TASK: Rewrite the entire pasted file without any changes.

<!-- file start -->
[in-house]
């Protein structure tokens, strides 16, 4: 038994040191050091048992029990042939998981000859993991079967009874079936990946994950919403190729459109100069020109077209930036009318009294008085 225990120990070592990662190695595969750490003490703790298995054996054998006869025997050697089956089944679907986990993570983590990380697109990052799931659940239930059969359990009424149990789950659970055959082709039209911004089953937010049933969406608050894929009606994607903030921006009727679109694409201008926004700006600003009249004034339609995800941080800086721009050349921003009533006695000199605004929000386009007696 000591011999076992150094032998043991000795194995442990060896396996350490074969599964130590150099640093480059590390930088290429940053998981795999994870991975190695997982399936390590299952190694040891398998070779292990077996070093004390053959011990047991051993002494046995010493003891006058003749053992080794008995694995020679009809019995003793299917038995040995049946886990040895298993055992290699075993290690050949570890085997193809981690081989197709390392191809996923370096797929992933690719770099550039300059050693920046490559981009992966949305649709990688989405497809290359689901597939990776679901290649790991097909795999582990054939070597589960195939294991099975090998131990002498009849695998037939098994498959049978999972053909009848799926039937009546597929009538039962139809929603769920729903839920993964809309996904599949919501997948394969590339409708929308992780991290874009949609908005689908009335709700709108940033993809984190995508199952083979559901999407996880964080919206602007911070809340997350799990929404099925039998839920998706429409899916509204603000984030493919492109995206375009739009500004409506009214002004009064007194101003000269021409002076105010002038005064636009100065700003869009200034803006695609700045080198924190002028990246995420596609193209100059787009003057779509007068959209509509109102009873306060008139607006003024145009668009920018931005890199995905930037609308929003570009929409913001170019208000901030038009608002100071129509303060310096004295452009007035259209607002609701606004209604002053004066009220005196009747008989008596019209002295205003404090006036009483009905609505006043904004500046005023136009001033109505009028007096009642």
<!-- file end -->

[in-house]
């Protein structure tokens, strides 16, 4: 038994040191050091048992029990042939998981000859993991079967009874079936990946994950919403190729459109100069020109077209930036009318009294008085 225990120990070592990662190695595969750490003490703790298995054996054998006869025997050697089956089944679907986990993570983590990380697109990052799931659940239930059969359990009424149990789950659970055959082709039209911004089953937010049933969406608050894929009606994607903030921006009727679109694409201008926004700006600003009249004034339609995800941080800086721009050349921003009533006695000199605004929000386009007696 000591011999076992150094032998043991000795194995442990060896396996350490074969599964130590150099640093480059590390930088290429940053998981795999994870991975190695997982399936390590299952190694040891398998070779292990077996070093004390053959011990047991051993002494046995010493003891006058003749053992080794008995694995020679009809019995003793299917038995040995049946886990040895298993055992290699075993290690050949570890085997193809981690081989197709390392191809996923370096797929992933690719770099550039300059050693920046490559981009992966949305649709990688989405497809290359689901597939990776679901290649790991097909795999582990054939070597589960195939294991099975090998131990002498009849695998037939098994498959049978999972053909009848799926039937009546597929009538039962139809929603769920729903839920993964809309996904599949919501997948394969590339409708929308992780991290874009949609908005689908009335709700709108940033993809984190995508199952083979559901999407996880964080919206602007911070809340997350799990929404099925039998839920998706429409899916509204603000984030493919492109995206375009739009500004409506009214002004009064007194101003000269021409002076105010002038005064636009100065700003869009200034803006695609700045080198924190002028990246995420596609193209100059787009003057779509007068959209509509109102009873306060008139607006003024145009668009920018931005890199995905930037609308929003570009929409913001170019208000901030038009608002100071129509303060310096004295452009007035259209607002609701606004209604002053004066009220005196009747008989008596019209002295205003404090006036009483009905609505006043904004500046005023136009001033109505009028007096009642």